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William E. Hunt, Bertha A. Bouroncle and John N. Meagher

complications in 9 of these. At necropsy in 11 of the 12 cases (91 per cent) there was microscopic evidence of invasion of the central nervous system. Critchley and Greenfield 3 in 1930 reported a series of patients with chloroma and leukemia who exhibited spinal symptoms. Another 14 cases of leukemia with cerebral involvement were added by Diamond. 4 Five of these were myelogenous, 4 lymphatic, 2 myeloblastic, 2 stem cell, and one monocytic in type. In all cases he described infiltration of the pia mater and perivascular spaces. He stated that the infiltration about the

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Victor E. Albites

containing fibers of reticulin. The labeling of this tumor as either a reticulum-cell sarcoma, 1 primary mesenchymal tumor of the brain, 25 perithelial sarcoma, 14 microglioma, 6 or stem-cell sarcoma indicates, as Losli 18 pointed out, a lack of “unanimity of thought to taxonomy.” The matter is complicated further by the various attempts of classification made by those who have studied these tumors. 1 , 3, 15, 17, 19, 24, 25 In a recent comprehensive study, Kernohan and Uihlein 16 reviewed a series of 40 patients with neoplasms that had similar histologic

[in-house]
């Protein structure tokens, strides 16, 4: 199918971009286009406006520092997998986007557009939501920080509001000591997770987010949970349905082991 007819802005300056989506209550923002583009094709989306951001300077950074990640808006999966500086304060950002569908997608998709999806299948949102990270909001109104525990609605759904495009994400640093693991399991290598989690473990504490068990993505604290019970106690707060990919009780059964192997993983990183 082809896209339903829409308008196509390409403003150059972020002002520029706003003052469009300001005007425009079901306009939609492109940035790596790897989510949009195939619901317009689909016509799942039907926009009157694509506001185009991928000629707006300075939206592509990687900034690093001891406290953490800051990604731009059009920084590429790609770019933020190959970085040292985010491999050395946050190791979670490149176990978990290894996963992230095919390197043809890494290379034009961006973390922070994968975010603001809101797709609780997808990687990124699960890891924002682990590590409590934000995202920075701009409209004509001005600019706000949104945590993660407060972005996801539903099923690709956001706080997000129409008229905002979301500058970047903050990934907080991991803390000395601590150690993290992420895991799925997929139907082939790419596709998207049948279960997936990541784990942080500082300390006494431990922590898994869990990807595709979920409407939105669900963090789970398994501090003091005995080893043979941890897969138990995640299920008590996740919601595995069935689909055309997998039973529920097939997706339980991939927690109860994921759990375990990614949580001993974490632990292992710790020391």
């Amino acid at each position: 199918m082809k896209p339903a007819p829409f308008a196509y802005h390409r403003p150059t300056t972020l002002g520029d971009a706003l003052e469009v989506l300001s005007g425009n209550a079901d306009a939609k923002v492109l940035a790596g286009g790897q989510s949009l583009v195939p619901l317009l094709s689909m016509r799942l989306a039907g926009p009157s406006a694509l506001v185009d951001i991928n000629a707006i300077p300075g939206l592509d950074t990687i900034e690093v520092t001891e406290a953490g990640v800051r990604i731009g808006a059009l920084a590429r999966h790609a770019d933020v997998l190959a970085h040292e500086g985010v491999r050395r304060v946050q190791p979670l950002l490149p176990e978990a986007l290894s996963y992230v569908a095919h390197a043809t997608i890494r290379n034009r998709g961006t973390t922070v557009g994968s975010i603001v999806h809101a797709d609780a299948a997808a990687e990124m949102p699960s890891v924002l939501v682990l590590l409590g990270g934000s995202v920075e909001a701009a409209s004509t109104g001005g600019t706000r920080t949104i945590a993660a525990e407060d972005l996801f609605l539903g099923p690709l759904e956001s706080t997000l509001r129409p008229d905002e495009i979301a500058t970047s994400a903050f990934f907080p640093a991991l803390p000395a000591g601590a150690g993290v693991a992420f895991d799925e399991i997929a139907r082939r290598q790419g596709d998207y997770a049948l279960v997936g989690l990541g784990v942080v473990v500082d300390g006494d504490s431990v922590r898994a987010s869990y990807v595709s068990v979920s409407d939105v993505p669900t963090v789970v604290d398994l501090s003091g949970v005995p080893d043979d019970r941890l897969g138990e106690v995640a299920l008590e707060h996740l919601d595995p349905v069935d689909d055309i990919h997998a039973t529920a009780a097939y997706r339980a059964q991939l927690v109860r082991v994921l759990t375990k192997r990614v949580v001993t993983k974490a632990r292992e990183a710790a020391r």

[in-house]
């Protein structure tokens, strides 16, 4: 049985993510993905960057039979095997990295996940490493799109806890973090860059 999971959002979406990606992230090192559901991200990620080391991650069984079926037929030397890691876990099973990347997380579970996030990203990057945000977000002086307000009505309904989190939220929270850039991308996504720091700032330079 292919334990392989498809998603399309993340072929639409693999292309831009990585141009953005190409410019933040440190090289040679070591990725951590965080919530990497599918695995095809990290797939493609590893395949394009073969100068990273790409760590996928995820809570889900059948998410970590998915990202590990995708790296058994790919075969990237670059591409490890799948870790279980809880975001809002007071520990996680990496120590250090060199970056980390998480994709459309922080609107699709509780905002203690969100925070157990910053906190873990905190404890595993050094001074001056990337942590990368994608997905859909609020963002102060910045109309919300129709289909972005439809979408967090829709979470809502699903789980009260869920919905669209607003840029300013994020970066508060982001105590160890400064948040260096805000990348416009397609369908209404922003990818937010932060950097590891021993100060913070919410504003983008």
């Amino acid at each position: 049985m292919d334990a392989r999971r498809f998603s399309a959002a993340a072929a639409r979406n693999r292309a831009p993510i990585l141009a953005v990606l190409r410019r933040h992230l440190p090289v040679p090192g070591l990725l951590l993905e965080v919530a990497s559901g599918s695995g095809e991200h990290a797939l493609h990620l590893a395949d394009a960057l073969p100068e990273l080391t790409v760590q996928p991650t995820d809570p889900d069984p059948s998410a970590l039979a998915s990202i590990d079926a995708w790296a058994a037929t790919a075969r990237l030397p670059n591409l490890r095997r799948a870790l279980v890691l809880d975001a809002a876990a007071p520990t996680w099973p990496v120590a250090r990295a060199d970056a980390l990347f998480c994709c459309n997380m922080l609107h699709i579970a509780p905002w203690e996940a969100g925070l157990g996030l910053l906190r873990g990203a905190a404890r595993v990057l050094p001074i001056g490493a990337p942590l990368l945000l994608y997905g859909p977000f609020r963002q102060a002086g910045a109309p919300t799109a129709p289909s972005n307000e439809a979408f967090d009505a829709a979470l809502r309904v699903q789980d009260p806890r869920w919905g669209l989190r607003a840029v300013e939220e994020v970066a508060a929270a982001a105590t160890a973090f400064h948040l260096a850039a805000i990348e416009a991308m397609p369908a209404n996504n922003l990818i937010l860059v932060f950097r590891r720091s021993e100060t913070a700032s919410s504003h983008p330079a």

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Cushing's Syndrome and the Hypophysis

A Re-evaluation of Pituitary Tumors and Hyperadrenalism

Richard L. Rovit and Richard Berry

secretion has been assigned to two groups of cells: the beta-1 group, formerly called basophils, and the gamma group, 24 sometimes referred to as amphophils, 59, 74 mucoid cells 68 or beta-3 cells, 23 which are the large non-granular chromophobe cells ( Fig. 8 ). Both the beta-1 and gamma cells arise from the same primordial stem cell, the small chromophobe. Under certain conditions of extreme pituitary hyperactivity, 23, 24, 42 the beta-1 cells become “degranulated” and are converted into gamma cells ( Fig. 8 ). This new schema allows us to understand how Cushing

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Bernard Peison and David Voris

unclassified for the time being. Most of the confusion as to the proper nomenclature of this group of tumors, stems from the various definitions of a reticulum cell. This cell has been defined as either a primitive undifferentiated stem cell or the histiocyte that derives from it. The primitive reticulum or stem cell is neither phagocytic nor metallophilic and is not a part of the reticuloendothelial system. It is a primitive multipotent cell that can give rise to the fixed tissue histiocyte or macrophage. 11 Microglial histiocytes are phagocytic; they become impregnated

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Gerard M. Lehrer and Howard S. Maker

metabolism closely resembles that of immature brain. There is no evidence to suggest that a tumor-specific metabolism exists which is related to the neoplastic process. The metabolism of glial tumors growing under optimal conditions so closely resembles that of the stem cell that the tumor may serve as a chemical model of some glial functions. References 1. Lehrer GM : The quantitative histochemistry of human glial tumors , in Fields WS , Sharkey PC (eds) : The Biology and Treatment of Intracranial Tumors . Springfield, Ill